No. 11/June 05, 2003|
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|IN THIS ISSUE:|
|Suddenly, Grape Colaspis|
Several reports of grape colaspis larvae feeding in cornfields have been received, mostly from western and west-central Illinois. Injury to larger plants probably will not result in yield loss; however, injury to smaller plants could be more problematic.
|Grape Colaspis: Some Background|
Though grape colaspis has been written about for more than a century, concern about the pest in central Illinois is only recent. This article reviews grape colaspis history and life cycle, the effect of soil moisture on larvae, and anticipation and management.
|Soybean Aphids on Seedling Soybeans|
An early sighting of soybean aphids provides a heads-up for everyone presently scouting soybeans. Populations develop more readily when temperatures are cool, and yield losses are usually more significant when soybean aphids colonize seedling soybeans rather than older plants.
|Asana XL Labeled for Control of Soybean Aphid|
Details are provided for using Asana XL for control of the soybean aphid in soybeans.
|Reports of European Corn Borers Begin|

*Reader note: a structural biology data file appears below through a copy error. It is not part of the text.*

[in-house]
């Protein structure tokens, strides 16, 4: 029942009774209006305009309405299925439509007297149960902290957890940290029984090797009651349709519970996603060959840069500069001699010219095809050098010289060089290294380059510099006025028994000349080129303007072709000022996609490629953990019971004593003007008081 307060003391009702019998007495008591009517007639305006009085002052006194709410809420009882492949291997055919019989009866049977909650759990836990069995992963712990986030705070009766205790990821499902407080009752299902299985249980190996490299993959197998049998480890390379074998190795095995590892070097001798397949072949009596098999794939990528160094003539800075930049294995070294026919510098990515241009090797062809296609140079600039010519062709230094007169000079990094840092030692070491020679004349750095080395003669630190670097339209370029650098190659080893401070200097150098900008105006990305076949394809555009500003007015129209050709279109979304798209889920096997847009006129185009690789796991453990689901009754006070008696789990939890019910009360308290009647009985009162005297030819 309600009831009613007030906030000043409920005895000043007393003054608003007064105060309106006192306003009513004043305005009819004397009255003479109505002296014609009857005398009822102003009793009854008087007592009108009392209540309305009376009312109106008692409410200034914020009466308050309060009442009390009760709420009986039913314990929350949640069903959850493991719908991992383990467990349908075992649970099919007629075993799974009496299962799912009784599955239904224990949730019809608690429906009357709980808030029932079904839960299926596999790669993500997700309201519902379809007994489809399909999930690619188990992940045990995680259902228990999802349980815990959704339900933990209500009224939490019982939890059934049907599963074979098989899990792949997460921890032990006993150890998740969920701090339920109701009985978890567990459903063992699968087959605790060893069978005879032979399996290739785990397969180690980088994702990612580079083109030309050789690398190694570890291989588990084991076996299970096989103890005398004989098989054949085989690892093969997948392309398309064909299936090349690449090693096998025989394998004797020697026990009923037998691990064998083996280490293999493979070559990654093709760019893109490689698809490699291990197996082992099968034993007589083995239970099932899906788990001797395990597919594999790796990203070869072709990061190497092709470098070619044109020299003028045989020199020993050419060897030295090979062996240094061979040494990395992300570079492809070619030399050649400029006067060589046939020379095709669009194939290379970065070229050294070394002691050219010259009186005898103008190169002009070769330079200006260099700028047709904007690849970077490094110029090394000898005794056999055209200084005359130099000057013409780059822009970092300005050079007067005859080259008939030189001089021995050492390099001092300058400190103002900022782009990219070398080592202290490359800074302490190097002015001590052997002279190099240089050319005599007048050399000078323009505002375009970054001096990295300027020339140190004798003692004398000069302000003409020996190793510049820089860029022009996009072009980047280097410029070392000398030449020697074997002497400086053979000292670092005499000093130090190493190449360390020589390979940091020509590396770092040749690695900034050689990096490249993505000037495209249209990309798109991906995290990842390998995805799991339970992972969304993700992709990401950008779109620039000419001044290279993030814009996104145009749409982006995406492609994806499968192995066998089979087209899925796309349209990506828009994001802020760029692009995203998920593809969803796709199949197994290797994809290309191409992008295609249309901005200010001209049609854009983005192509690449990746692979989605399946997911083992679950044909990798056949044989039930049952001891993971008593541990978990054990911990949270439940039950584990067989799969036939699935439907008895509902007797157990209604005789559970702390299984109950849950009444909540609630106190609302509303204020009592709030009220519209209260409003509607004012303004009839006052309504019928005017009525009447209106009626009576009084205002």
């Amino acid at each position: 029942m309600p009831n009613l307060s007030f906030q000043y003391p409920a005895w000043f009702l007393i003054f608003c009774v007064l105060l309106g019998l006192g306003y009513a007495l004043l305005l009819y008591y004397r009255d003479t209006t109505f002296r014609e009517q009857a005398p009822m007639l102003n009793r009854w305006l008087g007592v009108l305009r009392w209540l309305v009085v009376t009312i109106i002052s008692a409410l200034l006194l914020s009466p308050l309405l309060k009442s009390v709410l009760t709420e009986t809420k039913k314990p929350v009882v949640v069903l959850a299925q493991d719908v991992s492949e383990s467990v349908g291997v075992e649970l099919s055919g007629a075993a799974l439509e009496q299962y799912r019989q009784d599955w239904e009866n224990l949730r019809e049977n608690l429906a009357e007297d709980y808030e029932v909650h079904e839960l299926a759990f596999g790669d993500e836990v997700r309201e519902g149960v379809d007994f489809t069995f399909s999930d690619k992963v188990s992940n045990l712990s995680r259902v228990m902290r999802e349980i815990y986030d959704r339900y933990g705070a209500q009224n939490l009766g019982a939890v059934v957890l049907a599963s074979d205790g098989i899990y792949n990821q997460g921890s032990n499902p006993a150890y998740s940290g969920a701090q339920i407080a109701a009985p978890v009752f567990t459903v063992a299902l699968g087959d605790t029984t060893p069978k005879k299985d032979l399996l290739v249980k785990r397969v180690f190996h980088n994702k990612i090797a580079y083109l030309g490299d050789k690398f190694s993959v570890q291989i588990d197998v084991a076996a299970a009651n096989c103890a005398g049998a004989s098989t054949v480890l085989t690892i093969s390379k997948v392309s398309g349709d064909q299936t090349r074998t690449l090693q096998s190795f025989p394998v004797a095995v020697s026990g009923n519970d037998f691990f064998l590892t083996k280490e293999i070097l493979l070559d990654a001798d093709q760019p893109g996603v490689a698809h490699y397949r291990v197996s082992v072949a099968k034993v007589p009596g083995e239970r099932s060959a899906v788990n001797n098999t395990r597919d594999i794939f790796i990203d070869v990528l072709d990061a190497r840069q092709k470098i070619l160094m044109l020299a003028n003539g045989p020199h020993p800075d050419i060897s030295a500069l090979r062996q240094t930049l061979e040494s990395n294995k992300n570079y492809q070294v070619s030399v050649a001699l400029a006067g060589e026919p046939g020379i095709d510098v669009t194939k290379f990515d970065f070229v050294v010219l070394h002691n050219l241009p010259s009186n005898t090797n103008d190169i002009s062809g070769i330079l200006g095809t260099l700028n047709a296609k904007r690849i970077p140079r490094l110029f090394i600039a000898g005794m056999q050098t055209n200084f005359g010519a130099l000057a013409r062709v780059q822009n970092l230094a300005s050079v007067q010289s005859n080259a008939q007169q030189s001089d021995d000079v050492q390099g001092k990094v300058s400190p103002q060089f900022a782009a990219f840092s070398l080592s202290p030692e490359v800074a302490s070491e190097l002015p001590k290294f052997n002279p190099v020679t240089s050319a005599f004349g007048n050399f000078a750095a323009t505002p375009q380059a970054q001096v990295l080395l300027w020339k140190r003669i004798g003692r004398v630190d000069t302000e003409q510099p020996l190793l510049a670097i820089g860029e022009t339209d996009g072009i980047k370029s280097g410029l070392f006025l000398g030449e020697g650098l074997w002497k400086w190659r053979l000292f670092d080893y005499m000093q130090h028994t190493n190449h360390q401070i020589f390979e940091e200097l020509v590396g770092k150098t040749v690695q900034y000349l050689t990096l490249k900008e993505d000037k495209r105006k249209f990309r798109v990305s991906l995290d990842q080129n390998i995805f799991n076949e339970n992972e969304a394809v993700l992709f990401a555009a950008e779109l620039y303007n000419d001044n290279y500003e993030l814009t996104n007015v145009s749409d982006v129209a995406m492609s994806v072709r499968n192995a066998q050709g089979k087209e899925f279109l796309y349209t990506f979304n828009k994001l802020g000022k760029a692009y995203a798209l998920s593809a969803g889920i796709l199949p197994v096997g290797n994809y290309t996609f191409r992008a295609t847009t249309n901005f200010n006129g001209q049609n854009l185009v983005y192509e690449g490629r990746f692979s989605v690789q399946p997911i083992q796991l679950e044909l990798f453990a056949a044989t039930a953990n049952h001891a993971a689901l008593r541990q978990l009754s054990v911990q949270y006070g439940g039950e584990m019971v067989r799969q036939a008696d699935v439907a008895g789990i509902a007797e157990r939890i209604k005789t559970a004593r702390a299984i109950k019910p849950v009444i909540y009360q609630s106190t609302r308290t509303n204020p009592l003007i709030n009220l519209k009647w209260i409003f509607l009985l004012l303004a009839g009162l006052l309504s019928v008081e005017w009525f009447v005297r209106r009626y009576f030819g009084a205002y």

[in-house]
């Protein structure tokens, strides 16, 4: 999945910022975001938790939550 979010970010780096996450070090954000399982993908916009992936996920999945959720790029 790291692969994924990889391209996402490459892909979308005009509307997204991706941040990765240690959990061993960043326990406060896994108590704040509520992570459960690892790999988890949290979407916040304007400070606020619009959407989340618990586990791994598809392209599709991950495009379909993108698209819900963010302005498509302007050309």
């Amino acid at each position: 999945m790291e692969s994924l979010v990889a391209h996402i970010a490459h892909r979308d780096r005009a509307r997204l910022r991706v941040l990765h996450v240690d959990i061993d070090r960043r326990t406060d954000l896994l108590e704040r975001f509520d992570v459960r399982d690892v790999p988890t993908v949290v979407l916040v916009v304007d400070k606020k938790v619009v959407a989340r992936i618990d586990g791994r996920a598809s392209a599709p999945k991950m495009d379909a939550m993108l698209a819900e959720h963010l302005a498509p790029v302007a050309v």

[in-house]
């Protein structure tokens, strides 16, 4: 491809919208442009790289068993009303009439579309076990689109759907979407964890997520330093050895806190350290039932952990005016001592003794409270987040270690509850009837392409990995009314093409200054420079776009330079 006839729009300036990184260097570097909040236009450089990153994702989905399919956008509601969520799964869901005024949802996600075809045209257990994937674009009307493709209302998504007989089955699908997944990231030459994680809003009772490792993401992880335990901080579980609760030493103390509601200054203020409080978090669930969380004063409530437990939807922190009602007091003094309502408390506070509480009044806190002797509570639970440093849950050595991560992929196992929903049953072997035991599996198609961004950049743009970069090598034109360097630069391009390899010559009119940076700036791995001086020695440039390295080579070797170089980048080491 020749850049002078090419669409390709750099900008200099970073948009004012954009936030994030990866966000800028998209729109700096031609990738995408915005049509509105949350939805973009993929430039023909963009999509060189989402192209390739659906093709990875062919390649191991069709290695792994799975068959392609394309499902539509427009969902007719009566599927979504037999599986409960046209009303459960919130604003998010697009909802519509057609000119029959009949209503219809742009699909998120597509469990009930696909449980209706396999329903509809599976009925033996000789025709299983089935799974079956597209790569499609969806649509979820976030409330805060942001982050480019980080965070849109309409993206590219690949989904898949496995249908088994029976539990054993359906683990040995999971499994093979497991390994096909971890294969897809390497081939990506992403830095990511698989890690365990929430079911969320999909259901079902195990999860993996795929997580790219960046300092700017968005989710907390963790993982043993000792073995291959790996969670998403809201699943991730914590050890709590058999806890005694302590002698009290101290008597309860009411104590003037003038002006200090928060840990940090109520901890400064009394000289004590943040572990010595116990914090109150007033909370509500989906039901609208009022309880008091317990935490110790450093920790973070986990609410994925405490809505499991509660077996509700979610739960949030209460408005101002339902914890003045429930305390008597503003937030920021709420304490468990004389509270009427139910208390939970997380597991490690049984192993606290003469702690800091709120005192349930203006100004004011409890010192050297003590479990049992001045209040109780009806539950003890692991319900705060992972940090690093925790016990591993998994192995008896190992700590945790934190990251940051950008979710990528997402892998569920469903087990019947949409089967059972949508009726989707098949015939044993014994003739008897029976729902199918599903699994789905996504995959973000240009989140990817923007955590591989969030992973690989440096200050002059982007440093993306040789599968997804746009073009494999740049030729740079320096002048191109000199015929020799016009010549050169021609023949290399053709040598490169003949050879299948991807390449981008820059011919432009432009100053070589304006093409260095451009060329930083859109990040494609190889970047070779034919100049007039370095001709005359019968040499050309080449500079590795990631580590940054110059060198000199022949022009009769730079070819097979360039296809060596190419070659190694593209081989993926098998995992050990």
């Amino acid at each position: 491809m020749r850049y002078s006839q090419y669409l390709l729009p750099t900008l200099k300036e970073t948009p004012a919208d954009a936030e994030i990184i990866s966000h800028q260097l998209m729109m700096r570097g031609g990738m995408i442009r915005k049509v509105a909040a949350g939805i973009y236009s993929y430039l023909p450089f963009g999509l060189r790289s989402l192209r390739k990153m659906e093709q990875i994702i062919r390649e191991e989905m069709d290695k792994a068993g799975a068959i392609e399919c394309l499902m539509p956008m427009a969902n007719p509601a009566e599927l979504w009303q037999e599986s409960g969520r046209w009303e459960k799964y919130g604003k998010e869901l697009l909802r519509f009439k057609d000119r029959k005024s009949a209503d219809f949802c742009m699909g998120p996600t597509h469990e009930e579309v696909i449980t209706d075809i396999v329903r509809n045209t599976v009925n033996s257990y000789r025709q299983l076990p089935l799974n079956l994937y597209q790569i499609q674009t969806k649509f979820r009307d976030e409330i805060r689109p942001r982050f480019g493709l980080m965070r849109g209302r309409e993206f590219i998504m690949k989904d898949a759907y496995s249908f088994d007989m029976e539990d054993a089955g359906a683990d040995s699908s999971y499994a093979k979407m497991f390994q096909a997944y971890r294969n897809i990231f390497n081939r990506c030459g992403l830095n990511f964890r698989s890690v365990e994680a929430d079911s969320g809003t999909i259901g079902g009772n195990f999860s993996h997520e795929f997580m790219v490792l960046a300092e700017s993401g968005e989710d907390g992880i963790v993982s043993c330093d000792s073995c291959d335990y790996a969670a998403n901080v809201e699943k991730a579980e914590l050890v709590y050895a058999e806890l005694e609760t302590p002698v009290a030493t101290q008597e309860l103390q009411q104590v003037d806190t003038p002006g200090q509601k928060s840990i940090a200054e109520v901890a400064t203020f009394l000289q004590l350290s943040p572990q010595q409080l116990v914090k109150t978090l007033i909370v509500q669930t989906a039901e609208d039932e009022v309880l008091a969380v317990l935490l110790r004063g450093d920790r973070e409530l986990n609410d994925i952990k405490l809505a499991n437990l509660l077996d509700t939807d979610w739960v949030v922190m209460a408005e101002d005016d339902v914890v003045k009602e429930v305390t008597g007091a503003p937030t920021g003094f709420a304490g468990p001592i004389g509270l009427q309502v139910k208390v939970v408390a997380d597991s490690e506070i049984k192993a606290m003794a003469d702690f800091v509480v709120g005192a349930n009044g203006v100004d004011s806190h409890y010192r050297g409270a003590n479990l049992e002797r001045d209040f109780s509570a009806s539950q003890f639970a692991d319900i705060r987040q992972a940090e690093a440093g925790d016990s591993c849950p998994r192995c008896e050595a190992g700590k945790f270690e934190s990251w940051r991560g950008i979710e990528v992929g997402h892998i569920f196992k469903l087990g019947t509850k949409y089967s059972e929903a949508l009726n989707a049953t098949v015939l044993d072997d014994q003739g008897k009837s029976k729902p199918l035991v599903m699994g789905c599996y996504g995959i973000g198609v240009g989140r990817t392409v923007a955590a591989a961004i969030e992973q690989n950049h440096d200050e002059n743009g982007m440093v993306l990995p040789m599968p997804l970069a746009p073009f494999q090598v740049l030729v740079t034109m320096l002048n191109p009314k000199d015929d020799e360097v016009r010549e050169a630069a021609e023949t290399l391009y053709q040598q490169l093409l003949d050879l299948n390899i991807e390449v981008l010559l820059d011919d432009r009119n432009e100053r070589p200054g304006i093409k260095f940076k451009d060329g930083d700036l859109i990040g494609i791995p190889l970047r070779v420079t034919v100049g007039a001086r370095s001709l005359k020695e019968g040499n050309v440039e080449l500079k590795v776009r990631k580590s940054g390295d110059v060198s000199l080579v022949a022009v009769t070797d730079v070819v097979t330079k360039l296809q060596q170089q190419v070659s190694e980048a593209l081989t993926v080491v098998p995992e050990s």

Reports of European corn borer moths are being received from around the state. Early-planted fields are at a higher risk than fields planted later in the season. Scouting for larvae and whorl feeding should take place as corn plants approach 15 to 18 inches in height. Scouting directions and a management worksheet to guide control decisions are provided, along with information on life cycle, biology, and suggested insecticides.
|Confirmation of Corn Rootworm Hatch|
Entolomogists at Purdue University have confirmed the presence of first-instar western corn rootworm larvae in root tissue of corn plants. Reports of any control problems are invited.
|Corn Size Limits with Postemergence Herbicides |
The likelihood of corn injury may increase dramatically if postemergence- herbicide label restrictions are not followed regarding maximum corn size or development stage for broadcast applications. Follow the most restrictive corn stage (height or leaf collar) listed on the product label. Any cornfields treated within a few days before or after recent cold temperatures should be scouted carefully, as herbicide injury may be accentuated.
|Stripe Rust of Wheat in Illinois |
Stripe rust of wheat is typically uncommon in Illinois, but this year's cool and moist weather has favored its development. Characteristics and development of stripe rust are described here. Though stripe rust can be managed with fungicides, it is too late for application in many Illinois wheat fields.
|Thinking About Crop Stress|
Are crops presently under stress? The answer isn't necessarily what seems intuitive. Many fields are in reasonable health, but others may be struggling to become established. Leaf-wrapping, a widespread problem this season, is described.
Reports are provided this issue for northern and west-central Illinois.